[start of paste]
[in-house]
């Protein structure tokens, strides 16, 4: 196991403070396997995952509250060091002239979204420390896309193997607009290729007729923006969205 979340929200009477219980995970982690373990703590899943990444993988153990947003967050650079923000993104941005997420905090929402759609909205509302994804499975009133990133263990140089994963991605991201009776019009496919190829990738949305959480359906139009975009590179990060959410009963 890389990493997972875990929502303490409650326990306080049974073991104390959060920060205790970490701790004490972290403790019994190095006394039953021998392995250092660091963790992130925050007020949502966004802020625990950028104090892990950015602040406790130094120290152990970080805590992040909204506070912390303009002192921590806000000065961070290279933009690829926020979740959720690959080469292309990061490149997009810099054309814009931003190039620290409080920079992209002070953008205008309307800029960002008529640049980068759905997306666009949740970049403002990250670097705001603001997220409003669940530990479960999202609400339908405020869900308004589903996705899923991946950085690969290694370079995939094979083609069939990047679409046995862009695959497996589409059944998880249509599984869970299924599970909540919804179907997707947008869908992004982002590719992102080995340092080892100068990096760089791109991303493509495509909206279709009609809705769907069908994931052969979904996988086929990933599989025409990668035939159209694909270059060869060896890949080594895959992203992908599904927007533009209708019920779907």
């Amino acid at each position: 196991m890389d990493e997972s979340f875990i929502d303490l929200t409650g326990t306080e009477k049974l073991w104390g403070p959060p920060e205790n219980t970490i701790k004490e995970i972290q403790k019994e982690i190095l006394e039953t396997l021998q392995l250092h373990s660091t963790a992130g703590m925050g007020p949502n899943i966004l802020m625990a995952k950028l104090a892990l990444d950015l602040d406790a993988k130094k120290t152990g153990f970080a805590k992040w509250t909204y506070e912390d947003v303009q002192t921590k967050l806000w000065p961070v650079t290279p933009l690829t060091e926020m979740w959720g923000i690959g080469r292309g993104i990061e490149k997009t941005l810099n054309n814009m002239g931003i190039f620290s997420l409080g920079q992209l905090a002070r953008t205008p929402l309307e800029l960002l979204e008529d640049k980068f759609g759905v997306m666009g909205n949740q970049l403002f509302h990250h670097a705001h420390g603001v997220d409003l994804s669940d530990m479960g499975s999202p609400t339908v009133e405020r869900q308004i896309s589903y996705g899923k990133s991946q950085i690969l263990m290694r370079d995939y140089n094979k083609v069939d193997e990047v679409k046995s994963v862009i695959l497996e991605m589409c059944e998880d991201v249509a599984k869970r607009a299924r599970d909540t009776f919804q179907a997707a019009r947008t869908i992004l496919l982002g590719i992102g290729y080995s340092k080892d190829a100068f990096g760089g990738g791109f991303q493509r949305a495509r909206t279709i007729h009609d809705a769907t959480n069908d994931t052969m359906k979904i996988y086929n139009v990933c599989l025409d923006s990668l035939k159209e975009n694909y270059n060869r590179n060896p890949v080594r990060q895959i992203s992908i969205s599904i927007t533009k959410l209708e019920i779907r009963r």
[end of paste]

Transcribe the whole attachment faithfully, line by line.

[in-house]
């Protein structure tokens, strides 16, 4: 196991403070396997995952509250060091002239979204420390896309193997607009290729007729923006969205 979340929200009477219980995970982690373990703590899943990444993988153990947003967050650079923000993104941005997420905090929402759609909205509302994804499975009133990133263990140089994963991605991201009776019009496919190829990738949305959480359906139009975009590179990060959410009963 890389990493997972875990929502303490409650326990306080049974073991104390959060920060205790970490701790004490972290403790019994190095006394039953021998392995250092660091963790992130925050007020949502966004802020625990950028104090892990950015602040406790130094120290152990970080805590992040909204506070912390303009002192921590806000000065961070290279933009690829926020979740959720690959080469292309990061490149997009810099054309814009931003190039620290409080920079992209002070953008205008309307800029960002008529640049980068759905997306666009949740970049403002990250670097705001603001997220409003669940530990479960999202609400339908405020869900308004589903996705899923991946950085690969290694370079995939094979083609069939990047679409046995862009695959497996589409059944998880249509599984869970299924599970909540919804179907997707947008869908992004982002590719992102080995340092080892100068990096760089791109991303493509495509909206279709009609809705769907069908994931052969979904996988086929990933599989025409990668035939159209694909270059060869060896890949080594895959992203992908599904927007533009209708019920779907």
């Amino acid at each position: 196991m890389d990493e997972s979340f875990i929502d303490l929200t409650g326990t306080e009477k049974l073991w104390g403070p959060p920060e205790n219980t970490i701790k004490e995970i972290q403790k019994e982690i190095l006394e039953t396997l021998q392995l250092h373990s660091t963790a992130g703590m925050g007020p949502n899943i966004l802020m625990a995952k950028l104090a892990l990444d950015l602040d406790a993988k130094k120290t152990g153990f970080a805590k992040w509250t909204y506070e912390d947003v303009q002192t921590k967050l806000w000065p961070v650079t290279p933009l690829t060091e926020m979740w959720g923000i690959g080469r292309g993104i990061e490149k997009t941005l810099n054309n814009m002239g931003i190039f620290s997420l409080g920079q992209l905090a002070r953008t205008p929402l309307e800029l960002l979204e008529d640049k980068f759609g759905v997306m666009g909205n949740q970049l403002f509302h990250h670097a705001h420390g603001v997220d409003l994804s669940d530990m479960g499975s999202p609400t339908v009133e405020r869900q308004i896309s589903y996705g899923k990133s991946q950085i690969l263990m290694r370079d995939y140089n094979k083609v069939d193997e990047v679409k046995s994963v862009i695959l497996e991605m589409c059944e998880d991201v249509a599984k869970r607009a299924r599970d909540t009776f919804q179907a997707a019009r947008t869908i992004l496919l982002g590719i992102g290729y080995s340092k080892d190829a100068f990096g760089g990738g791109f991303q493509r949305a495509r909206t279709i007729h009609d809705a769907t959480n069908d994931t052969m359906k979904i996988y086929n139009v990933c599989l025409d923006s990668l035939k159209e975009n694909y270059n060869r590179n060896p890949v080594r990060q895959i992203s992908i969205s599904i927007t533009k959410l209708e019920i779907r009963r």